In Laguiole you can watch craftsmen and women of unrivalled skill while they work with their hands, their convictions, their memories and their imagination. Steel blades forged and tempered locally, handles made of animal horn, ebony, boxwood or mineral acrylic: today as in times past, the famous sprung folding knife used by the peasant farmers of the Aubrac is made only by hand to a design of the maker's inspiration.
Often copied but never equalled, the Laguiole knife has joined the 21st century with designer ranges, limited-edition numbered series and revivals of older models. It has inspired designers such as Philippe Stark, Sonia Rykiel, Courrèges and Yann Pennor’s, all big names who have for example designed collections for La Forge de Laguiole.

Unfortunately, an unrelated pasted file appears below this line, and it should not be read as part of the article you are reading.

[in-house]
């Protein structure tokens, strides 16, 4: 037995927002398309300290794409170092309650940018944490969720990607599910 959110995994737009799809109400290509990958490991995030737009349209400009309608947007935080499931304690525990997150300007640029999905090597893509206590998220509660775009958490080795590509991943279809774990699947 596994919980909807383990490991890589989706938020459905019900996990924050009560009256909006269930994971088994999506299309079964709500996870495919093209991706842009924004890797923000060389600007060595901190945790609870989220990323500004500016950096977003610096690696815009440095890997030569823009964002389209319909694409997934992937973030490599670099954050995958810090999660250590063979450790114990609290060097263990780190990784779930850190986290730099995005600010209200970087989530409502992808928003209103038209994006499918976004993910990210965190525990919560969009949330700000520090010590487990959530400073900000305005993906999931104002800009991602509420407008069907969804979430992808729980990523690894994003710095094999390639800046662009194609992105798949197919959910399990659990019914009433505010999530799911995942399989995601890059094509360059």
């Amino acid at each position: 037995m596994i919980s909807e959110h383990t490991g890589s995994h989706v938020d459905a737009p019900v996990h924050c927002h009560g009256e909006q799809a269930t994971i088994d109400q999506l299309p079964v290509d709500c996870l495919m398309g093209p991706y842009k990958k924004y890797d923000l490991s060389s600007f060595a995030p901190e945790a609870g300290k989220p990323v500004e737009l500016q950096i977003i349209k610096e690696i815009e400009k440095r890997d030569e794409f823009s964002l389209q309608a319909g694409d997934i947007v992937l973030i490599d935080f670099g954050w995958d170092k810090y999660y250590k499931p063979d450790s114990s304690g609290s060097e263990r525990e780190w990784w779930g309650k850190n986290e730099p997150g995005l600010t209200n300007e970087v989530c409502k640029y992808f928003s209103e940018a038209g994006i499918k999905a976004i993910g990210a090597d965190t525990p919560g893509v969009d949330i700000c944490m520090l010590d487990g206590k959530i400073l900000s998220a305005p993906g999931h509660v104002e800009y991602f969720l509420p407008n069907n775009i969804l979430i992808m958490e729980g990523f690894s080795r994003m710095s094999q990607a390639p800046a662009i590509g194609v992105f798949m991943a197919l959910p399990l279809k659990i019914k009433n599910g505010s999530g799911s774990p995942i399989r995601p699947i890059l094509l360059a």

The feel of it relieved homesickness
If the Laguiole knife has acquired a tremendous reputation, it is also because it is intimately and emotionally associated with its birthplace, the unspoilt, wide-open spaces of the Aubrac.
In the 19th century, many from the region went to Paris to escape the harsh winters, working in the capital as water carriers, coal merchants and café waiters. In their pocket they always had at least one knife, made back home in Laguiole. It is said that the feel of it made them feel less homesick. The Laguiole knife became a sign of recognition between these self-exiled workers. And when you wanted to thank a friend you gave them your knife, your most precious possession.
These days, giving someone a Laguiole knife is still a significant gesture. You only give one to someone you love, truly and sincerely, like a talisman that fits neatly in the palm of your hand.